My suggestion for you is to write as if yo were talking to a friend. Note *talking*, not *writing* to a friend. Recording a conversation you have with a friend would be great here. Conversational teaching always comes across well.

      And lastly, how can you make what you teach more fun?

    • Hi Debra, I just thought I’d chime in here wearing my voice coach, writer and songwriter hats. Of course I don’t know what your life experiences have been, but in general, when I am working with voice clients, we often start from life’s most unhappy or difficult experiences, and from there it becomes song, a piece of art that exists in the moment or over time. So when I read your query, the thought occurred that perhaps some of your “downer” life experiences are actually pieces that– if shared appropriately with your audience– would help them to relate more to you, even magnetize them to you because they could say, “ah, she’s been through a lot and she gets it, I can trust her.” Or something like that.

      • Thanks, Pamela. I know you’re right about that. I need to spend time distilling those experiences and finding the appropriate way to communicate them. I also need to heal the distrust that lives deep within me because of it all, and hinders me from being totally authentic.

  4. Is ‘Write like you speak.’ really bad advice? Not always. For most Americans I would say it is. Not many are all that articulate at all, especially those from certain regions.
    I keep thinking of Dr. Depak Chopra who uses the word ‘stuff’ in both his spoken and written word. Would we consider him a poor communicator?

    • Writing how you speak would involve using fillers like ‘um’, ‘like’ and ‘ya know?’ a lot.

      It’s bad advice because most people don’t communicate clearly, concisely, or effectively when they speak. The last thing to do is to reflect this in writing.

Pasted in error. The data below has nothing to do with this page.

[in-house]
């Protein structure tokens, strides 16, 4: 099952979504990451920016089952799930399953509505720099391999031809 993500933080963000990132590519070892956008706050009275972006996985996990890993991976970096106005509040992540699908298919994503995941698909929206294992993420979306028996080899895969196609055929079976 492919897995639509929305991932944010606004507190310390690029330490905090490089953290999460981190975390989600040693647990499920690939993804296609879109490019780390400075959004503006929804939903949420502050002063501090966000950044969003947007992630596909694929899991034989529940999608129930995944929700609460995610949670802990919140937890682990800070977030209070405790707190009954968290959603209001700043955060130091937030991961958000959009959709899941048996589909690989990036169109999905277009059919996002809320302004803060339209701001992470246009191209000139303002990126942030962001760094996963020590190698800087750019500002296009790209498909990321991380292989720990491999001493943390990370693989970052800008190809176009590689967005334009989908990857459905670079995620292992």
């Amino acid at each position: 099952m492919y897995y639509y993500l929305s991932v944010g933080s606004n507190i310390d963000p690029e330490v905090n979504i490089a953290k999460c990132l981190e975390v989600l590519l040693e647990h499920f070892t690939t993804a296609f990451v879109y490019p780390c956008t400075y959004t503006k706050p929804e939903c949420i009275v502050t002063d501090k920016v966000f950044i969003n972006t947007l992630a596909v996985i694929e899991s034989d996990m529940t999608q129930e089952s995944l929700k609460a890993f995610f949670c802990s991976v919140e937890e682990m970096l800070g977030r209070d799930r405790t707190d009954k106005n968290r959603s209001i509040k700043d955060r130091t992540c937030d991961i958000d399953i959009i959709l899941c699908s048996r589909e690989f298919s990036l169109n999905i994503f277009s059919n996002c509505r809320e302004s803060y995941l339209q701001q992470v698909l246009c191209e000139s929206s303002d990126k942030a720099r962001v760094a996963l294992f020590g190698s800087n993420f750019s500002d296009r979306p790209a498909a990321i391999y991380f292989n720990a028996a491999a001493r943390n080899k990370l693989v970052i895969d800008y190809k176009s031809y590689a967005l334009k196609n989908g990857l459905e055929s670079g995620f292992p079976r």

Writing for your client and eloquently communicating your message is about choosing your words wisely.

      Every word earns its place on the page.

      Therefore, if we write how we speak, we end up with a lot of redundant words on the page.

  5. Hello Razwana,

    Nice post shared, Since I’m not a native english speaker it would take some more time to write article and you’ve shared really informative tips.

    Thanks

  6. Thanks Razwana for the tips. I find that my biggest issue with writing is it takes me way too long to edit and make it sound just right. I’m a perfectionist and often that prevents me from sending things out because I feel they are not good enough, or I’ll read and re-read things over & over again to make sure they sound good. I definitely have OCD. Any tips on how to overcome that when writing?

    • I understand your perfectionism plight, Nina! And I bet when you complete your writing, you reread it later and think you could have improved more?

      There’s always room for improvement.

      Your work not being good enough isn’t the problem – it’s the paralysis causing inaction that is. And perfectionism is a habit – one that you can change.

      Start with small goals. Write the key messages you want to communicate in your writing. Once the writing and editing is done (set a time frame for this), check that your messages have been captured. As long as this is the case, press send/post !

      And finally? Be kind to yourself. You’re making the effort to write and put something out there. You’re sharing your skills and wisdom – people are waiting to receive !